Learn American English and Sound Like a Native English Speaker

learnamericanenglishEnglish. It’s a hard language, a lot harder than say learning Spanish or French. It’s complex in ways that people who are raised speaking the language don’t even understand. We’ve got a lot of confusing words, like effect and affect, and the spelling of English words aren’t always intuitive. We’ve also got a lot of sounds we make when speaking that are probably not familiar to you and your native tongue. My hopes are through this blog you can pick up on a few tips that will help make this well-worth-it learning process a bit easier.  Since you want to learn how to speak like an American, check out this course. It’ll be a great visual aid

The Basics

So, you want to learn American English. That’s great! First, let’s talk a little bit about the origins of this global language. English is a West Germanic language. You’ll notice that we actually do use a lot of words from the German language, like radio and Kindergarten. English was first spoken in medieval England, but has risen to be the most popularly spoken language worldwide. While it’s only the third most common native language, many people, like yourself, are learning English as a Second Language (ESL). English is the first language in several countries, like, Canada, New Zealand, Australia, Ireland, the UK and some Caribbean nations. Obviously, it’s the first language for the United States of America. There are different accents, dialects and written variations on this diverse language as you experience it from country to country, and even from state to state in the U.S.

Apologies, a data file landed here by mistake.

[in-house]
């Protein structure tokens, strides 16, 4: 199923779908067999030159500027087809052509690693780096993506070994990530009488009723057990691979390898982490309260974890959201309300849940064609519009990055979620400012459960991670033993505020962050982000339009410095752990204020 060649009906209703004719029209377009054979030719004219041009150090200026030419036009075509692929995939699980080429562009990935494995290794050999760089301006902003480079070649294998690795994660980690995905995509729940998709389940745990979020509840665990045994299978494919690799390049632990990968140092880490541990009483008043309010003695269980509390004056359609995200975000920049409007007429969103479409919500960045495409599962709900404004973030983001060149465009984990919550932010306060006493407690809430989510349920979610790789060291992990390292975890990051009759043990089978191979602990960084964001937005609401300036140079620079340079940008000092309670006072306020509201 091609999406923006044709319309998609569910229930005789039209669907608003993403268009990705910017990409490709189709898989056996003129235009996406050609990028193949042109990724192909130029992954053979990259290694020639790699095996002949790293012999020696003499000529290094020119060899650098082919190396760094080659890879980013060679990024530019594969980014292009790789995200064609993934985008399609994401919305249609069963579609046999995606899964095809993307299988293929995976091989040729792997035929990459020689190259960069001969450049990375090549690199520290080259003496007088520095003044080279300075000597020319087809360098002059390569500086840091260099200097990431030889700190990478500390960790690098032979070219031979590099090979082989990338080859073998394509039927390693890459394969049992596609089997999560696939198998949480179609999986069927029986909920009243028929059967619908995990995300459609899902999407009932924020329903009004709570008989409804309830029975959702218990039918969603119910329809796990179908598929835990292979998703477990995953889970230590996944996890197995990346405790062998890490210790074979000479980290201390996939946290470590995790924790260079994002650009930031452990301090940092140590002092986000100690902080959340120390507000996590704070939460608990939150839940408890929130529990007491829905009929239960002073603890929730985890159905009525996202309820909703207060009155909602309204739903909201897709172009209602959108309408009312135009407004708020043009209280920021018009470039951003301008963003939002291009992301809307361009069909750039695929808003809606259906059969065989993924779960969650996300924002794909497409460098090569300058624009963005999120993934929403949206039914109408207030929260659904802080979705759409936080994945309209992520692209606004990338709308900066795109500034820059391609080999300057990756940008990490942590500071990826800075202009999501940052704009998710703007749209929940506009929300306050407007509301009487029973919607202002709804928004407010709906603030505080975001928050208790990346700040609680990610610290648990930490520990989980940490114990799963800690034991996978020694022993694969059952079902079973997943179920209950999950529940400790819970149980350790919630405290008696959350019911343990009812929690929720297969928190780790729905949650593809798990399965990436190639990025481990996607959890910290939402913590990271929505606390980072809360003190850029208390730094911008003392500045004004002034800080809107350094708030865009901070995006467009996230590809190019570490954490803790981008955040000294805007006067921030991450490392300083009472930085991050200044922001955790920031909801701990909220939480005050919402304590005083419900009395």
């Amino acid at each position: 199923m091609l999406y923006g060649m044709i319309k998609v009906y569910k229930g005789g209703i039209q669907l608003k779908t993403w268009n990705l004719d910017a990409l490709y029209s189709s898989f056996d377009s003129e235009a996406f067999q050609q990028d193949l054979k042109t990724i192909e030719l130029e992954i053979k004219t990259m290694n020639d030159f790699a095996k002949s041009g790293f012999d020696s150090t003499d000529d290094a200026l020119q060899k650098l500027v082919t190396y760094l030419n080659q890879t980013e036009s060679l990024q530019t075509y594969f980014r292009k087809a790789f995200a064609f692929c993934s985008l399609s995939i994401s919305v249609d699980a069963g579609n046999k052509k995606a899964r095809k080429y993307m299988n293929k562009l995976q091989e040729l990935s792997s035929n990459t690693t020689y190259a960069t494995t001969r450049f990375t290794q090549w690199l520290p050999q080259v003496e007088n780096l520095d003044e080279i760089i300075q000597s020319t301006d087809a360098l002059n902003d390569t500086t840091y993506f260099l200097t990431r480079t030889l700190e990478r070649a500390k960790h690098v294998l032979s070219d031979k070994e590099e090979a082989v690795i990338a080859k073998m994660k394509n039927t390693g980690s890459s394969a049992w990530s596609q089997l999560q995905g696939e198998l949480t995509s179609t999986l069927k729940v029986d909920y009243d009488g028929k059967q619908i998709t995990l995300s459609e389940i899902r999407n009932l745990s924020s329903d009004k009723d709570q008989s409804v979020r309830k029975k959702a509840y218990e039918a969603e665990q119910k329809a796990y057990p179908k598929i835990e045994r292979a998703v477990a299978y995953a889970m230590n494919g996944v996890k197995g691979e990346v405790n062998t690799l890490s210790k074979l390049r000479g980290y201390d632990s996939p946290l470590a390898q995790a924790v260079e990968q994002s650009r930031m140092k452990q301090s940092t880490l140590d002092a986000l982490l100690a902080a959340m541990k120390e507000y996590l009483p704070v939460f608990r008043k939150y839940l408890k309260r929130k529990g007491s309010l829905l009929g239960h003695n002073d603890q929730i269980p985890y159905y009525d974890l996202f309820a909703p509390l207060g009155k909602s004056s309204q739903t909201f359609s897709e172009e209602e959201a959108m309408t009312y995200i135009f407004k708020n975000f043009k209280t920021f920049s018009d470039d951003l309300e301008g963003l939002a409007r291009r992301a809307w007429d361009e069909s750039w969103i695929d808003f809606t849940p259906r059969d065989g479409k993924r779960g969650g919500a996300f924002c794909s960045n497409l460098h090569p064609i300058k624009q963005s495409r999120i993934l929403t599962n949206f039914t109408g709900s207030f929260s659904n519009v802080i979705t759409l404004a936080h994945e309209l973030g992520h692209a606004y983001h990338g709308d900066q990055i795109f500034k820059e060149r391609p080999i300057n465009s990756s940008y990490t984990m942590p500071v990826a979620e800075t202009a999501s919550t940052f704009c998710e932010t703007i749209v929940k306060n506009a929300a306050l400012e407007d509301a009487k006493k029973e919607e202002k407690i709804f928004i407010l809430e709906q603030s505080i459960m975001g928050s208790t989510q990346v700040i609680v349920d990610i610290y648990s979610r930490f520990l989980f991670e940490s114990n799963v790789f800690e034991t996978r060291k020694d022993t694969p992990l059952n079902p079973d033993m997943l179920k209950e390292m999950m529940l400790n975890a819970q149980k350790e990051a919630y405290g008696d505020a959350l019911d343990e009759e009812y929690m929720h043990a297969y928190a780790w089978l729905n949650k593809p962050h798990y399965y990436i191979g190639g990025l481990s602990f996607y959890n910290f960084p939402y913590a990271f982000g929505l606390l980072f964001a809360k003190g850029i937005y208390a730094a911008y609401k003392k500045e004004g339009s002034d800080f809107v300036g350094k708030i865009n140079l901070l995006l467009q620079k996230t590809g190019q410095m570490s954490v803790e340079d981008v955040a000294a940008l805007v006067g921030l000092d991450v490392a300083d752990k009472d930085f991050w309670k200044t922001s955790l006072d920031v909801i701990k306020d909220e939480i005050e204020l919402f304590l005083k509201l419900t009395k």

American Dialects

We Americans are the definition of a breadbasket. We are incredibly diverse and as a result, have many different “versions” of English within our country’s borders. If you’re planning on studying abroad at Alabama State University, you’ll probably realize, and rather quickly, that people are keen to say things like “ya’ll”. This, by definition, is a slang term, however in the Deep South this is the most common way of saying the phrase “you all”, inferring direction of the statement to a group of people. In New York City, you’ll stick out like a sore thumb if you ask your new group of friends “ya’ll want to go grab dinner?”